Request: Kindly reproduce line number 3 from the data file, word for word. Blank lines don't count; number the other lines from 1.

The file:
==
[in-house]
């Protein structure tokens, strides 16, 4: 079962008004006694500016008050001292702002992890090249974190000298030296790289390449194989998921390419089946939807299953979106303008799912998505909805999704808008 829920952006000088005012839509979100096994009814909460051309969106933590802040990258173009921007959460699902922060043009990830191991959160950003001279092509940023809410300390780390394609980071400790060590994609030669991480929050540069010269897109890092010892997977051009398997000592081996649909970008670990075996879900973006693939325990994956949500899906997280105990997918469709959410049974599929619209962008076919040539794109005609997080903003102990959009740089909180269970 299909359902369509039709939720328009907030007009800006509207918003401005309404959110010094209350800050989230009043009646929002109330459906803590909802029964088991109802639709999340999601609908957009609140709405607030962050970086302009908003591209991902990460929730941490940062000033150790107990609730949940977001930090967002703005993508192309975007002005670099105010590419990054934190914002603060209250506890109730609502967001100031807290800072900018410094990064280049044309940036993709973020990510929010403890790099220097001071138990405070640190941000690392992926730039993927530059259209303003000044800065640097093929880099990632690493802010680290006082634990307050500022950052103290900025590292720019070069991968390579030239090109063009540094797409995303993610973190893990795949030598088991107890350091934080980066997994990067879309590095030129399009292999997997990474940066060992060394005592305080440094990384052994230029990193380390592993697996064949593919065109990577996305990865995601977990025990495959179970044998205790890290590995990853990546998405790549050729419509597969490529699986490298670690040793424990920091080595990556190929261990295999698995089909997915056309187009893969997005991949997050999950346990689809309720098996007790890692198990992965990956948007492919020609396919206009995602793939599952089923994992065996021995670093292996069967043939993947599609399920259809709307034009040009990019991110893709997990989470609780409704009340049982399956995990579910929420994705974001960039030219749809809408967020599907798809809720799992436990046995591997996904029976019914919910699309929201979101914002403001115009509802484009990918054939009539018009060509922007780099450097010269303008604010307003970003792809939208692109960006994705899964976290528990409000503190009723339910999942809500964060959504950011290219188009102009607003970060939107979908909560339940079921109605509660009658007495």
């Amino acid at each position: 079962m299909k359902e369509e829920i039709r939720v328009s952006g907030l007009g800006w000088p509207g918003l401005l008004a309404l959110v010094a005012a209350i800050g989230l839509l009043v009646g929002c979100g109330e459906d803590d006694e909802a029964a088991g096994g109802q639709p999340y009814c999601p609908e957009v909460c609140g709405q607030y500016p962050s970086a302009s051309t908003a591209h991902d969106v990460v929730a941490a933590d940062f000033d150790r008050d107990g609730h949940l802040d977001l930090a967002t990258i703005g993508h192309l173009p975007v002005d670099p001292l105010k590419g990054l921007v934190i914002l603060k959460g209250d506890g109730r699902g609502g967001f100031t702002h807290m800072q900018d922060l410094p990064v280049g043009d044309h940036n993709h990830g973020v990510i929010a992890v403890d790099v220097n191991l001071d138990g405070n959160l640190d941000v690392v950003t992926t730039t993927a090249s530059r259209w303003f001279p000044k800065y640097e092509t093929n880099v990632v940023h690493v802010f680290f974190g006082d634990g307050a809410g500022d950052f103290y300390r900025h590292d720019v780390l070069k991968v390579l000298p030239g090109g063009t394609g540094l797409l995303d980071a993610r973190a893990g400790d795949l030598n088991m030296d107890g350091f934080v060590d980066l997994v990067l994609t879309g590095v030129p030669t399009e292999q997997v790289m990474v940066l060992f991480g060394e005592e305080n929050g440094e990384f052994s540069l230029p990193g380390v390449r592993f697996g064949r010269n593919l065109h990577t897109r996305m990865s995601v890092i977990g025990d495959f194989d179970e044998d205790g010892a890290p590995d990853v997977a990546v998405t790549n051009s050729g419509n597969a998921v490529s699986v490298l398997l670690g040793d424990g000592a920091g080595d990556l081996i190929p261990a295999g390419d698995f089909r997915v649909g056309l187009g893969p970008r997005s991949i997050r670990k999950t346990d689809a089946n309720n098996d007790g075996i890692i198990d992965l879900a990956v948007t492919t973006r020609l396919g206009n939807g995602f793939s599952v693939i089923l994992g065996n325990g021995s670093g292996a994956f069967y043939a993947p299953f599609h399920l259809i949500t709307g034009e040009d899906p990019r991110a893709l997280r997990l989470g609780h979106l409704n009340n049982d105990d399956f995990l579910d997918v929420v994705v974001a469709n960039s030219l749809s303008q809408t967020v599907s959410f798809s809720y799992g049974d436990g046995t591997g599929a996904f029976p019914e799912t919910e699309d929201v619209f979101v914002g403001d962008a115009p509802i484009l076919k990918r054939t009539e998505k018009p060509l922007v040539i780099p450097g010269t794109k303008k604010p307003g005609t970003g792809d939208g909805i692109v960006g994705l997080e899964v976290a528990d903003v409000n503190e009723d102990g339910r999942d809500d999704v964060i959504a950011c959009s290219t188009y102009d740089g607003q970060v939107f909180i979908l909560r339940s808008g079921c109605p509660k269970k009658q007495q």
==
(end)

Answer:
């Amino acid at each position: 079962m299909k359902e369509e829920i039709r939720v328009s952006g907030l007009g800006w000088p509207g918003l401005l008004a309404l959110v010094a005012a209350i800050g989230l839509l009043v009646g929002c979100g109330e459906d803590d006694e909802a029964a088991g096994g109802q639709p999340y009814c999601p609908e957009v909460c609140g709405q607030y500016p962050s970086a302009s051309t908003a591209h991902d969106v990460v929730a941490a933590d940062f000033d150790r008050d107990g609730h949940l802040d977001l930090a967002t990258i703005g993508h192309l173009p975007v002005d670099p001292l105010k590419g990054l921007v934190i914002l603060k959460g209250d506890g109730r699902g609502g967001f100031t702002h807290m800072q900018d922060l410094p990064v280049g043009d044309h940036n993709h990830g973020v990510i929010a992890v403890d790099v220097n191991l001071d138990g405070n959160l640190d941000v690392v950003t992926t730039t993927a090249s530059r259209w303003f001279p000044k800065y640097e092509t093929n880099v990632v940023h690493v802010f680290f974190g006082d634990g307050a809410g500022d950052f103290y300390r900025h590292d720019v780390l070069k991968v390579l000298p030239g090109g063009t394609g540094l797409l995303d980071a993610r973190a893990g400790d795949l030598n088991m030296d107890g350091f934080v060590d980066l997994v990067l994609t879309g590095v030129p030669t399009e292999q997997v790289m990474v940066l060992f991480g060394e005592e305080n929050g440094e990384f052994s540069l230029p990193g380390v390449r592993f697996g064949r010269n593919l065109h990577t897109r996305m990865s995601v890092i977990g025990d495959f194989d179970e044998d205790g010892a890290p590995d990853v997977a990546v998405t790549n051009s050729g419509n597969a998921v490529s699986v490298l398997l670690g040793d424990g000592a920091g080595d990556l081996i190929p261990a295999g390419d698995f089909r997915v649909g056309l187009g893969p970008r997005s991949i997050r670990k999950t346990d689809a089946n309720n098996d007790g075996i890692i198990d992965l879900a990956v948007t492919t973006r020609l396919g206009n939807g995602f793939s599952v693939i089923l994992g065996n325990g021995s670093g292996a994956f069967y043939a993947p299953f599609h399920l259809i949500t709307g034009e040009d899906p990019r991110a893709l997280r997990l989470g609780h979106l409704n009340n049982d105990d399956f995990l579910d997918v929420v994705v974001a469709n960039s030219l749809s303008q809408t967020v599907s959410f798809s809720y799992g049974d436990g046995t591997g599929a996904f029976p019914e799912t919910e699309d929201v619209f979101v914002g403001d962008a115009p509802i484009l076919k990918r054939t009539e998505k018009p060509l922007v040539i780099p450097g010269t794109k303008k604010p307003g005609t970003g792809d939208g909805i692109v960006g994705l997080e899964v976290a528990d903003v409000n503190e009723d102990g339910r999942d809500d999704v964060i959504a950011c959009s290219t188009y102009d740089g607003q970060v939107f909180i979908l909560r339940s808008g079921c109605p509660k269970k009658q007495q």